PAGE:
I thought I had figured out the myrtle leaf lace pattern, but when I looked at the blocked piece closely and compared it to the picture in the book, something was amiss.  I thought that the pattern was a bit wonky, the way half the leaves closed differently than the other half, but figured it had to be that way to make the pattern work.  Wrong! As it turns out, there was an error in the original pattern, and soon after Victorian Lace Today came out in 2006, a correction was provided by the book's publisher.  So, here is the result of attempt # 4.
done correctly
Comparing this to the previous attempt pictured below, you can see that the leaves are now uniform.
done horribly wrong
With these multiple attempts to get it right, I find that I am now very familiar with each row and am no longer consulting the pattern.  It's going rather quickly, in fact.  I can't say that I have fully engaged my default mode network in doing this project just yet.  It still requires me to pay attention without being too taxing.  A perfect distraction when I'd rather not think of the day's challenges.

Saturday, July 12, 2014


Dear Oogy,
Greetings from lace knitting purgatory.
After reaching row 34 and not having the right number of stitches or a clear enough understanding of the Myrtle Leaf pattern to know what was wrong, it was time to start over.
Lace can be ugly.
The same dilemma occurred a few rows earlier on the second attempt, and I was ready to abandon this project for good.  Back to the melon stitch for scarf #3!  But then I opted to read instead of rip, and a section of Tara Jon Manning's book resonated with me: "Exploring our discomfort, although unpleasant and sometimes scary, is perhaps one of the more compassionate things we can do for ourselves.  Maybe you just hate that pattern or that yarn." (p. 18 in Mindful Knitting).  I knew that I actually liked the pattern and the yarn, so decided to give it another chance.  I picked it up a few hours later and was able to do the 12-row repeat with minimal reference to the pattern, so it might not be such a lost cause.   I thought I might derive further encouragement from pseudo-blocking the 50+ rows I have managed so far on attempt #3.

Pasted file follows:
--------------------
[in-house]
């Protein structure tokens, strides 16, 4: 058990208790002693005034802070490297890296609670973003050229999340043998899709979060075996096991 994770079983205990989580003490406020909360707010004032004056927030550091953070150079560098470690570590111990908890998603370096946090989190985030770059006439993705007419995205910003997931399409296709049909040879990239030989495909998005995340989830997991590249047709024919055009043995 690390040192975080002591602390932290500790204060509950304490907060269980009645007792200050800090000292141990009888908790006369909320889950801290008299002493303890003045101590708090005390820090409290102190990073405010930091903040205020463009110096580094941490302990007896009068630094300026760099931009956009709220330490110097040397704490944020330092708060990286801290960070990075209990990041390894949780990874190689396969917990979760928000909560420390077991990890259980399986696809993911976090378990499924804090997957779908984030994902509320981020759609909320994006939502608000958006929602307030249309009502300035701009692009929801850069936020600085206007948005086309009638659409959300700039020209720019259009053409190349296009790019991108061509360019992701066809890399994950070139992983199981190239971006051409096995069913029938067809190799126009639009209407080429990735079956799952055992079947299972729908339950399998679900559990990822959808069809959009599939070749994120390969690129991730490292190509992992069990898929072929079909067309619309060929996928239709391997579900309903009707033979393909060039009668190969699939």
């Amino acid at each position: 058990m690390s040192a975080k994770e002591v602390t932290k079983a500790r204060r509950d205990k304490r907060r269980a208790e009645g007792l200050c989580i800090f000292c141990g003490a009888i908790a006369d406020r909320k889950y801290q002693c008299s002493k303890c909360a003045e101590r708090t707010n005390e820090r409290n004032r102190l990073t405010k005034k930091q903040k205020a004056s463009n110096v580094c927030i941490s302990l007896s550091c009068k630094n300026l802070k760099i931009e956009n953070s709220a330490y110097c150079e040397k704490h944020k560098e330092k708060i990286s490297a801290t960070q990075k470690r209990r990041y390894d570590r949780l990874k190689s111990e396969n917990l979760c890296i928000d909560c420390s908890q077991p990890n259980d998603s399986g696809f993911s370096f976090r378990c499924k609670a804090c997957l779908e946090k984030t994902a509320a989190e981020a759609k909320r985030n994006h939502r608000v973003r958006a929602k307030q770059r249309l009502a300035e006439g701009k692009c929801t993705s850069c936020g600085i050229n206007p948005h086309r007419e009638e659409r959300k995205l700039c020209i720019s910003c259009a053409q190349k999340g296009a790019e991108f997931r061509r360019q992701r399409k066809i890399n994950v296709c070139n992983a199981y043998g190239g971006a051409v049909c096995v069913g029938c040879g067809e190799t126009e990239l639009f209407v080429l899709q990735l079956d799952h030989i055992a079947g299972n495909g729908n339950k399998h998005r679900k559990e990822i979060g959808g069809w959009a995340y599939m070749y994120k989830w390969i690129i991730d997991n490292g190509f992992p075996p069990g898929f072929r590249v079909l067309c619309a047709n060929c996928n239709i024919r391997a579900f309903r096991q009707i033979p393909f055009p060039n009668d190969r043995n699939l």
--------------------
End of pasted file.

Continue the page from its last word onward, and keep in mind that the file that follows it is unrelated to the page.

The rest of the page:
It looks much better when blocked!
I'll send a progress report soon...

Sunday, July 6, 2014

re: mindful knitting

The report in the journal Science last week that people find it difficult and unpleasant to think without doing anything else surprised me.  The media coverage was extensive and one example from the Washington Post is here. At first I thought, in contrast to the outcome of the study, I relish opportunities to be alone with my thoughts.   But then I realized this experience usually involves knitting.  In fact, having nothing to do but think does seem unpleasant.  What a waste of time when one could be pulling weeds, or knitting, or kneading dough.
It is when I have a lot to think about that am drawn to projects that have a mindless quality to them.  I can organize my thoughts, or work through problems easier when I’m knitting a project that I can settle into.  When my current and ongoing obsession with lace began a few months back, I settled on a pattern that became easy to generate without much need for focused attention or alertness.  Two scarves later, I moved to another mindless pattern, and am now working on what I hope will become a third option.  These projects have in common an aesthetic appeal of color and silky texture.   They capture just enough of my attention that I can focus on the knitting for extended periods of time without getting tired or bored.  Perfect thinking conditions!  
Most recent melon stitch scarf
Another scarf, this one in a shell lace pattern made with mink yarn
Often my thoughts are focused on questions about neural function and knitting, hence the meager existence of this poor, neglected blog.  Recently I have been trying to understand the nature of the default mode network, or DMN, that has been characterized as the neural activity that occurs when nothing is happening.  Daydreaming on the bus, staring at people walking in and out of the lobby of your doctor’s office, watching cars pass in front of you while you wait at a red light—all DMN-inducing conditions.  This network is interrupted when a task is to be done: it’s your turn to cross the intersection, the receptionist calls your name, your stop is next, and the DMN is switched off, in favor of the specific circuits needed to complete the task at hand.  When I first started reading about the DMN, I thought it might be something to foster, that it would be good to be able to engage it, to promote creativity and problem solving.  The more I read, however, the more it seems as though it might be better to gain more control over the thought process, and prevent the DMN from taking over.   This is how meditation is described, and there is evidence that experienced meditators have a modified default mode that differs from the DMN that most of us have.